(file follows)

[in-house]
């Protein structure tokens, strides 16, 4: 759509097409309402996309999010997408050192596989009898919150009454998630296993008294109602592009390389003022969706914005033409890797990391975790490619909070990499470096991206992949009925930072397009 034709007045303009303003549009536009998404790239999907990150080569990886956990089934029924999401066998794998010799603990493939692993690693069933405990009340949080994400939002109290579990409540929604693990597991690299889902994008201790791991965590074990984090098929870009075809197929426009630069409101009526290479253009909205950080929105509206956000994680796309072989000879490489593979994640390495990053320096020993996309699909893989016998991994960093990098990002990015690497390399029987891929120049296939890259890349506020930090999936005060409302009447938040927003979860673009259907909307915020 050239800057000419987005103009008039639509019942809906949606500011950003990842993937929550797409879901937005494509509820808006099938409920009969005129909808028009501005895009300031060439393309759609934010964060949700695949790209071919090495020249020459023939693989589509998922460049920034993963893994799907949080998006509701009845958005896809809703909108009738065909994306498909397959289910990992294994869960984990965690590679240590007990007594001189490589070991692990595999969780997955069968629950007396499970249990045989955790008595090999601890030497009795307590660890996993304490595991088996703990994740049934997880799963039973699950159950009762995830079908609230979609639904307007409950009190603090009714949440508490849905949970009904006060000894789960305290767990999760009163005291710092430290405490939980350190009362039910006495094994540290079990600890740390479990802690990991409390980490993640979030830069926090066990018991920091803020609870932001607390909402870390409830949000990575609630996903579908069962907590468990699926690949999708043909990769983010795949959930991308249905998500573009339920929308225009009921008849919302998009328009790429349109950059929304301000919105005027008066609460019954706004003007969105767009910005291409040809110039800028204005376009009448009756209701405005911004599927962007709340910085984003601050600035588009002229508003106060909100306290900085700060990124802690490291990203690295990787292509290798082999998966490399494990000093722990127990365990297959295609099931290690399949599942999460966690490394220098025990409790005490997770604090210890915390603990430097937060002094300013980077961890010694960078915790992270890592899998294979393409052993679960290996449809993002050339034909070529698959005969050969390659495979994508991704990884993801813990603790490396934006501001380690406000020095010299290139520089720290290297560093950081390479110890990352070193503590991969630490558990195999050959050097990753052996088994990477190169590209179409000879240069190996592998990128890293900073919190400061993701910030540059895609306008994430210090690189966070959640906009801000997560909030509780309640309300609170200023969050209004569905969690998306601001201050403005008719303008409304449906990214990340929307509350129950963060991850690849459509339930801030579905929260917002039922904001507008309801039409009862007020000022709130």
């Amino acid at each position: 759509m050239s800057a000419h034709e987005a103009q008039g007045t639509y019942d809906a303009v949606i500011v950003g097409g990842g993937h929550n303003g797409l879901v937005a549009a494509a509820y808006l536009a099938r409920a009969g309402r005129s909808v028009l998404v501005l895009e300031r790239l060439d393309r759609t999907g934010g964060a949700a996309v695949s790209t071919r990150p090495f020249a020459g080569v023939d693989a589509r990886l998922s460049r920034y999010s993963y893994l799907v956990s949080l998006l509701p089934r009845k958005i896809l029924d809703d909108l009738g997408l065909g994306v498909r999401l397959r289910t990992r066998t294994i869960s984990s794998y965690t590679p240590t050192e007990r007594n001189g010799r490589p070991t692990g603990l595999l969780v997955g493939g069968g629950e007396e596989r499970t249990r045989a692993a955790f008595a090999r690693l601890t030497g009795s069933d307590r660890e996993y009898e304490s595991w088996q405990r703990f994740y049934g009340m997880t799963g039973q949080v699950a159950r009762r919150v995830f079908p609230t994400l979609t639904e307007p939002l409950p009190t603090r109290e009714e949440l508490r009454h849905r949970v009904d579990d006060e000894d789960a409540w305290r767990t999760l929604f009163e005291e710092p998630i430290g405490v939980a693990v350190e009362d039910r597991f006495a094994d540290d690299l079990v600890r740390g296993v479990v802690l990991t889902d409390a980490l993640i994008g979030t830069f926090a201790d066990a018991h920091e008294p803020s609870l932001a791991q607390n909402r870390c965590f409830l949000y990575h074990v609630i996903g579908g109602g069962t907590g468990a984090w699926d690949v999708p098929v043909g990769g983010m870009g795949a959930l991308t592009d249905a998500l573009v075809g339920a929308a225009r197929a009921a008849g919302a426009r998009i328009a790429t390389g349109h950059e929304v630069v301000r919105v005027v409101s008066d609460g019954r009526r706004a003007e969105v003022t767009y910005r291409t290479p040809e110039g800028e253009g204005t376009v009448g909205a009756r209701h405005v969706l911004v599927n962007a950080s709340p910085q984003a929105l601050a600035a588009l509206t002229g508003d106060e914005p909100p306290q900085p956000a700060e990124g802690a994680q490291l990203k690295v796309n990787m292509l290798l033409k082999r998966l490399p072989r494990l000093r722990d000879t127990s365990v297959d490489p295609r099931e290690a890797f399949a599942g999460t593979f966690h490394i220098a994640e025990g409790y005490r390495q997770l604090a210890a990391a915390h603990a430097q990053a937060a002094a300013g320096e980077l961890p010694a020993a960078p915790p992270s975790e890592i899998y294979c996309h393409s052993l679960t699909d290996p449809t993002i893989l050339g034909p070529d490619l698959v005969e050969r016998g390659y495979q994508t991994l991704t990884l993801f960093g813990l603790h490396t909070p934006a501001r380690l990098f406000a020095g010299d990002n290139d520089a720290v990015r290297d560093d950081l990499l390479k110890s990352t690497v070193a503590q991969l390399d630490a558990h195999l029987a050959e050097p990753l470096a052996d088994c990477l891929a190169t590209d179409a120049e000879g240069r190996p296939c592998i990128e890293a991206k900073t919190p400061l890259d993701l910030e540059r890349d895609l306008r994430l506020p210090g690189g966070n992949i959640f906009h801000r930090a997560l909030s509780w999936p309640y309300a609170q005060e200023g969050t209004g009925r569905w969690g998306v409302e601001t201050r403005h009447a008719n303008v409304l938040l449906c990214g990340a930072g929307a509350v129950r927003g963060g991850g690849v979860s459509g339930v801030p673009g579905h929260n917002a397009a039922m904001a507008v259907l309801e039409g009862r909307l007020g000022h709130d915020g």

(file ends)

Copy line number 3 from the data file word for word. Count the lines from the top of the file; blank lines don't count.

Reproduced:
């Amino acid at each position: 759509m050239s800057a000419h034709e987005a103009q008039g007045t639509y019942d809906a303009v949606i500011v950003g097409g990842g993937h929550n303003g797409l879901v937005a549009a494509a509820y808006l536009a099938r409920a009969g309402r005129s909808v028009l998404v501005l895009e300031r790239l060439d393309r759609t999907g934010g964060a949700a996309v695949s790209t071919r990150p090495f020249a020459g080569v023939d693989a589509r990886l998922s460049r920034y999010s993963y893994l799907v956990s949080l998006l509701p089934r009845k958005i896809l029924d809703d909108l009738g997408l065909g994306v498909r999401l397959r289910t990992r066998t294994i869960s984990s794998y965690t590679p240590t050192e007990r007594n001189g010799r490589p070991t692990g603990l595999l969780v997955g493939g069968g629950e007396e596989r499970t249990r045989a692993a955790f008595a090999r690693l601890t030497g009795s069933d307590r660890e996993y009898e304490s595991w088996q405990r703990f994740y049934g009340m997880t799963g039973q949080v699950a159950r009762r919150v995830f079908p609230t994400l979609t639904e307007p939002l409950p009190t603090r109290e009714e949440l508490r009454h849905r949970v009904d579990d006060e000894d789960a409540w305290r767990t999760l929604f009163e005291e710092p998630i430290g405490v939980a693990v350190e009362d039910r597991f006495a094994d540290d690299l079990v600890r740390g296993v479990v802690l990991t889902d409390a980490l993640i994008g979030t830069f926090a201790d066990a018991h920091e008294p803020s609870l932001a791991q607390n909402r870390c965590f409830l949000y990575h074990v609630i996903g579908g109602g069962t907590g468990a984090w699926d690949v999708p098929v043909g990769g983010m870009g795949a959930l991308t592009d249905a998500l573009v075809g339920a929308a225009r197929a009921a008849g919302a426009r998009i328009a790429t390389g349109h950059e929304v630069v301000r919105v005027v409101s008066d609460g019954r009526r706004a003007e969105v003022t767009y910005r291409t290479p040809e110039g800028e253009g204005t376009v009448g909205a009756r209701h405005v969706l911004v599927n962007a950080s709340p910085q984003a929105l601050a600035a588009l509206t002229g508003d106060e914005p909100p306290q900085p956000a700060e990124g802690a994680q490291l990203k690295v796309n990787m292509l290798l033409k082999r998966l490399p072989r494990l000093r722990d000879t127990s365990v297959d490489p295609r099931e290690a890797f399949a599942g999460t593979f966690h490394i220098a994640e025990g409790y005490r390495q997770l604090a210890a990391a915390h603990a430097q990053a937060a002094a300013g320096e980077l961890p010694a020993a960078p915790p992270s975790e890592i899998y294979c996309h393409s052993l679960t699909d290996p449809t993002i893989l050339g034909p070529d490619l698959v005969e050969r016998g390659y495979q994508t991994l991704t990884l993801f960093g813990l603790h490396t909070p934006a501001r380690l990098f406000a020095g010299d990002n290139d520089a720290v990015r290297d560093d950081l990499l390479k110890s990352t690497v070193a503590q991969l390399d630490a558990h195999l029987a050959e050097p990753l470096a052996d088994c990477l891929a190169t590209d179409a120049e000879g240069r190996p296939c592998i990128e890293a991206k900073t919190p400061l890259d993701l910030e540059r890349d895609l306008r994430l506020p210090g690189g966070n992949i959640f906009h801000r930090a997560l909030s509780w999936p309640y309300a609170q005060e200023g969050t209004g009925r569905w969690g998306v409302e601001t201050r403005h009447a008719n303008v409304l938040l449906c990214g990340a930072g929307a509350v129950r927003g963060g991850g690849v979860s459509g339930v801030p673009g579905h929260n917002a397009a039922m904001a507008v259907l309801e039409g009862r909307l007020g000022h709130d915020g």